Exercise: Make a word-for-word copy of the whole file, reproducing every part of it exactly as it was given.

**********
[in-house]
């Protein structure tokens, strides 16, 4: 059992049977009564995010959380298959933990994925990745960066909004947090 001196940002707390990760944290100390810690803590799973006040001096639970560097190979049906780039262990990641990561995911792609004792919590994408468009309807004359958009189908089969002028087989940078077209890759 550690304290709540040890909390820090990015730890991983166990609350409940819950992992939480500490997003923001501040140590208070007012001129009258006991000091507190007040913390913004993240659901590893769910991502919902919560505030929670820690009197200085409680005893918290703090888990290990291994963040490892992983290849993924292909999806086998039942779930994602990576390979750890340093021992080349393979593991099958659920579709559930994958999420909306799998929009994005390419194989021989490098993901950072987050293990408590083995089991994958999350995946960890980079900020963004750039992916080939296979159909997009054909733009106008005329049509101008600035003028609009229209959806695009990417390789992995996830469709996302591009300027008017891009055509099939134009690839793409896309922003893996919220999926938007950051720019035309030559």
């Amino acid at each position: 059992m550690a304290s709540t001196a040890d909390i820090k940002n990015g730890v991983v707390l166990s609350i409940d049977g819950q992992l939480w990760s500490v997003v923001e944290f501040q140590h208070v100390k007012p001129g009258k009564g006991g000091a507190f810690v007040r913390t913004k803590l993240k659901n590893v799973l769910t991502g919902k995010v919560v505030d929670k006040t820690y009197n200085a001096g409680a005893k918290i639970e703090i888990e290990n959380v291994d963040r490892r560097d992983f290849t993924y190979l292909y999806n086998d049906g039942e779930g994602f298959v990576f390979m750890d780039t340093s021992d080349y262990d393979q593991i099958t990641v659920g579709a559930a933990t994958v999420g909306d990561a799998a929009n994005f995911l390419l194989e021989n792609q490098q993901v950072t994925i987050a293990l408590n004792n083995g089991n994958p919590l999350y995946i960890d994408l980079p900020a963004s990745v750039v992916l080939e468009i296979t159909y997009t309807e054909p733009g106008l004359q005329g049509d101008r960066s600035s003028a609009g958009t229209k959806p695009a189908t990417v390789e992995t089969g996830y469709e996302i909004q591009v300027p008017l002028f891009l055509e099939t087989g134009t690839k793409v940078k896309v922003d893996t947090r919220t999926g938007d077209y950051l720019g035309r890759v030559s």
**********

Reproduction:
[in-house]
């Protein structure tokens, strides 16, 4: 059992049977009564995010959380298959933990994925990745960066909004947090 001196940002707390990760944290100390810690803590799973006040001096639970560097190979049906780039262990990641990561995911792609004792919590994408468009309807004359958009189908089969002028087989940078077209890759 550690304290709540040890909390820090990015730890991983166990609350409940819950992992939480500490997003923001501040140590208070007012001129009258006991000091507190007040913390913004993240659901590893769910991502919902919560505030929670820690009197200085409680005893918290703090888990290990291994963040490892992983290849993924292909999806086998039942779930994602990576390979750890340093021992080349393979593991099958659920579709559930994958999420909306799998929009994005390419194989021989490098993901950072987050293990408590083995089991994958999350995946960890980079900020963004750039992916080939296979159909997009054909733009106008005329049509101008600035003028609009229209959806695009990417390789992995996830469709996302591009300027008017891009055509099939134009690839793409896309922003893996919220999926938007950051720019035309030559």
């Amino acid at each position: 059992m550690a304290s709540t001196a040890d909390i820090k940002n990015g730890v991983v707390l166990s609350i409940d049977g819950q992992l939480w990760s500490v997003v923001e944290f501040q140590h208070v100390k007012p001129g009258k009564g006991g000091a507190f810690v007040r913390t913004k803590l993240k659901n590893v799973l769910t991502g919902k995010v919560v505030d929670k006040t820690y009197n200085a001096g409680a005893k918290i639970e703090i888990e290990n959380v291994d963040r490892r560097d992983f290849t993924y190979l292909y999806n086998d049906g039942e779930g994602f298959v990576f390979m750890d780039t340093s021992d080349y262990d393979q593991i099958t990641v659920g579709a559930a933990t994958v999420g909306d990561a799998a929009n994005f995911l390419l194989e021989n792609q490098q993901v950072t994925i987050a293990l408590n004792n083995g089991n994958p919590l999350y995946i960890d994408l980079p900020a963004s990745v750039v992916l080939e468009i296979t159909y997009t309807e054909p733009g106008l004359q005329g049509d101008r960066s600035s003028a609009g958009t229209k959806p695009a189908t990417v390789e992995t089969g996830y469709e996302i909004q591009v300027p008017l002028f891009l055509e099939t087989g134009t690839k793409v940078k896309v922003d893996t947090r919220t999926g938007d077209y950051l720019g035309r890759v030559s």